Date of Award
Bachelor of Science
IoT, smart, garden, digital, cloud, internet of things, tech, computer
Home gardeners are faced with yearly challenges due to spring frosts harming young plants. This is frequently mitigated by covering crops with frost blankets, but only on nights when a frost is predicted. In areas with less predictable climate, an unexpected frost can kill vulnerable plants, reducing the amount of food produced. A system is proposed and designed here to use internet of things (IoT) technology to enable a small weather station in the home garden to report current climate data and predict frosts, then alert the gardener in time for them to cover their plants.
The system as designed consists of an IoT endpoint, powered by a microcontroller in a watertight housing and connected to a weatherproof temperature and humidity sensor, as well as cloud services configured to collect and analyze weather data, and finally an iOS app for gardeners to monitor the conditions in their gardens and receive push notifications about incoming frosts. To make the system accessible to home gardeners, the design was required to cost under $200 to construct and be as inexpensive as possible in operating costs, measure temperature to within half a degree centigrade, be capable of operating at temperatures down to -20ºC, support ethernet connections for gardens far from the house, and must allow the gardener to configure a temperature threshold below which they will always be notified, whether or not the dew point indicates an incoming frost.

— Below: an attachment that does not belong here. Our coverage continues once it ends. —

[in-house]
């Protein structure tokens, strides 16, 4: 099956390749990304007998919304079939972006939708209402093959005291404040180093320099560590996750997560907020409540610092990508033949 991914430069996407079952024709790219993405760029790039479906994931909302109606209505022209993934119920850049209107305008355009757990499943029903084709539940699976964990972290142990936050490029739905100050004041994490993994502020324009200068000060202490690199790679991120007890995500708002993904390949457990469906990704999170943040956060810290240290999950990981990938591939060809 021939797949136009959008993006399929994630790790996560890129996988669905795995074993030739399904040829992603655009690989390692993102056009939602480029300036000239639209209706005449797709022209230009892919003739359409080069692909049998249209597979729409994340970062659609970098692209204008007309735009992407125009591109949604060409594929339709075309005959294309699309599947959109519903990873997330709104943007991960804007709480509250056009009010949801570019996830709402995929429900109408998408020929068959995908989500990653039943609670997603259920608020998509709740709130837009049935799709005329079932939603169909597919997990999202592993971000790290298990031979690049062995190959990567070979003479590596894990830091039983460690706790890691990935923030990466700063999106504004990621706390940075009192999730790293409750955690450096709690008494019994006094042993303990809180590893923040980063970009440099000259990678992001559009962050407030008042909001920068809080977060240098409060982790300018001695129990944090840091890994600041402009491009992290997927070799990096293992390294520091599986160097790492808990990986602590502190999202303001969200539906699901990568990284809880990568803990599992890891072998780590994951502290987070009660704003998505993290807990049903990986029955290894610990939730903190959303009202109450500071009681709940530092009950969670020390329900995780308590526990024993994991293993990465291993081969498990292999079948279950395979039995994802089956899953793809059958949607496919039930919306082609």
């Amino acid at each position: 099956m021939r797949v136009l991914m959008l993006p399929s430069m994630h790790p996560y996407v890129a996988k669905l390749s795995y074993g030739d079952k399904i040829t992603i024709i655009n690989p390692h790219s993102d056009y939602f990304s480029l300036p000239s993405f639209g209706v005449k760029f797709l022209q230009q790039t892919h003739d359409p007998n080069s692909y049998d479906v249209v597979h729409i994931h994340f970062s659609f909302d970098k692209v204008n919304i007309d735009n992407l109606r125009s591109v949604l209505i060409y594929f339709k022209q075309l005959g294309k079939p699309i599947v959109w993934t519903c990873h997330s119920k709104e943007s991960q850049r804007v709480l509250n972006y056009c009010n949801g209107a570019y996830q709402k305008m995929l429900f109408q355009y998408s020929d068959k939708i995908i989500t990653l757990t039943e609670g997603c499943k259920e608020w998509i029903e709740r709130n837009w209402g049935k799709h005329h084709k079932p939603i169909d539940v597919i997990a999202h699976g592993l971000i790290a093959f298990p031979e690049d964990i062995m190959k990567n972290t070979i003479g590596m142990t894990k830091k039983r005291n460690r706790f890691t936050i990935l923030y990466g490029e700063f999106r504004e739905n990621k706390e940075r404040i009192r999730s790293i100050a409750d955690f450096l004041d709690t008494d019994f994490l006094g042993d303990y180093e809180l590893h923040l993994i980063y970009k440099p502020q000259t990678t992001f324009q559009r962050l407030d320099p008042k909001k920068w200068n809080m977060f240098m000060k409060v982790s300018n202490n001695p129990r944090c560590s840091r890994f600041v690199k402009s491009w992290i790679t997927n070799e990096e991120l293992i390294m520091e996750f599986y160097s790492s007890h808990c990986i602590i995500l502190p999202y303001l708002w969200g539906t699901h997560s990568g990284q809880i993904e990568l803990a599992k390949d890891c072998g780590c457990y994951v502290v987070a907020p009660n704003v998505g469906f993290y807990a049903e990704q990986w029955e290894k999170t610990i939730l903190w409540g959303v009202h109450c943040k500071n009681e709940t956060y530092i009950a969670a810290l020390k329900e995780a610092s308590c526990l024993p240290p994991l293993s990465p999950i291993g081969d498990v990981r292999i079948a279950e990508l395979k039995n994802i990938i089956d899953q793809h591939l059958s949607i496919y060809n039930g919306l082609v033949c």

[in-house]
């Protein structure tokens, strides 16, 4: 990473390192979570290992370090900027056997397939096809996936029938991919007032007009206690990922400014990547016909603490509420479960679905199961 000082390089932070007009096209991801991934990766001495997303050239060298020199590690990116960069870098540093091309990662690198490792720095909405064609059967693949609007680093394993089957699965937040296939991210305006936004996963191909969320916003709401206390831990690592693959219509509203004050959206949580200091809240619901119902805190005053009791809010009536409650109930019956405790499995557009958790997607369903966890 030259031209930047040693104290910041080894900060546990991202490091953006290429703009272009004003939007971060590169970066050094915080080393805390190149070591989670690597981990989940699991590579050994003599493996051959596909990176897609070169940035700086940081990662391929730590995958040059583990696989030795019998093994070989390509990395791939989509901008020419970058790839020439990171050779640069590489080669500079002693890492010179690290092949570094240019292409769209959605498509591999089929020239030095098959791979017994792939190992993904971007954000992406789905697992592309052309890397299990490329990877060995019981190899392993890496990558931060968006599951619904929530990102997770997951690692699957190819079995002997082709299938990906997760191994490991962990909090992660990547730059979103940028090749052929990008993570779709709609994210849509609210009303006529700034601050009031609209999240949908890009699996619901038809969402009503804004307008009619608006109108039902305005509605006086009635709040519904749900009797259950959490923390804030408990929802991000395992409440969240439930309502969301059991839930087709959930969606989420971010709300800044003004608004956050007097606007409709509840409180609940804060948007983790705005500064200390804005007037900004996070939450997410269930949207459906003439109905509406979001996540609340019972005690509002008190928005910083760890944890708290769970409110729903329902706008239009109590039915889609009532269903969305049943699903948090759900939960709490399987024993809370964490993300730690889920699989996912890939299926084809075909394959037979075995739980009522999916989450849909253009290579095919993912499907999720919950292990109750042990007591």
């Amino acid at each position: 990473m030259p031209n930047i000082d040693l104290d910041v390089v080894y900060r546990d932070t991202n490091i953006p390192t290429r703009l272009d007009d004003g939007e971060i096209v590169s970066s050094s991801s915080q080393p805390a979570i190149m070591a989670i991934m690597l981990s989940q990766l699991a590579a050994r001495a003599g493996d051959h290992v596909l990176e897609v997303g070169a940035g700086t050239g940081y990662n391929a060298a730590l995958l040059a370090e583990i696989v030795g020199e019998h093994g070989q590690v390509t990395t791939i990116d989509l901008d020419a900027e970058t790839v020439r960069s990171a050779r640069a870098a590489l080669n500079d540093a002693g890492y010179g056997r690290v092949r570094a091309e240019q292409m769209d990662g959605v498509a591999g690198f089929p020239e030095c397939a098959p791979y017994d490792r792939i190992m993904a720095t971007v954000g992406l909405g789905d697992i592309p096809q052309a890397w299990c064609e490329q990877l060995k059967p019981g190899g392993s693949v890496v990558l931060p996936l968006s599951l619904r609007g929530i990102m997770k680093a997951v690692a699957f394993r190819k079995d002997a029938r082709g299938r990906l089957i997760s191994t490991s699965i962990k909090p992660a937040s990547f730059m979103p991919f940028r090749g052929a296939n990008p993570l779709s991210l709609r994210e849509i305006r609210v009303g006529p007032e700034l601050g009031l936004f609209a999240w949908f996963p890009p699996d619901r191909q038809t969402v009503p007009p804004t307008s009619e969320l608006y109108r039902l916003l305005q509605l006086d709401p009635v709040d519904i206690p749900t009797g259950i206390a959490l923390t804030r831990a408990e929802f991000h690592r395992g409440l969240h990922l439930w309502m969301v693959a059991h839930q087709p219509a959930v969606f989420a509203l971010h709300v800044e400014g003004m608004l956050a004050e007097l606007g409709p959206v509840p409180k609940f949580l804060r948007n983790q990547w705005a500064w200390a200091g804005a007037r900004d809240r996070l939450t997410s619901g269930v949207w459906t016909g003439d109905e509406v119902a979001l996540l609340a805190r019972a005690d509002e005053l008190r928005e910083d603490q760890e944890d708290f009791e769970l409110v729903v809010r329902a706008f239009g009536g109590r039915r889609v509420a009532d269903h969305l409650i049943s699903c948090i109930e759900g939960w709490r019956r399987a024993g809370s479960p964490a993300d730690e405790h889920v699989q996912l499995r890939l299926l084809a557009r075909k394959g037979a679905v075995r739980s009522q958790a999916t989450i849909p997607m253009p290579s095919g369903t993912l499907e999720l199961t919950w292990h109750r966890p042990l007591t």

An ESP32 microcontroller, coded in C++ in the Arduino environment, was used for the final endpoint design, along with an ethernet shield and the SHT31 temperature and humidity sensor. Google Cloud services were used for the cloud data pipeline, and Google Firebase was used for a database and for communication with the iOS app. The iOS app was developed in Swift using the SwiftUI framework, with significant support from Firebase libraries for communication with the cloud.
All design goals were met by the final design except for the low yearly operating cost. This was due to the unexpected requirement of having an Apple Developer account, which costs $99 per year, in order to send push notifications to iOS apps. Due to this unexpectedly high cost, several alternative notification solutions, including an Android app and a secondary physical endpoint with alarm functionality, are proposed at the end of this report, as well as suggestions for potential commercialization.
James, Andrew, "IoT Garden Frost Alarm" (2021). Honors Theses. 2443.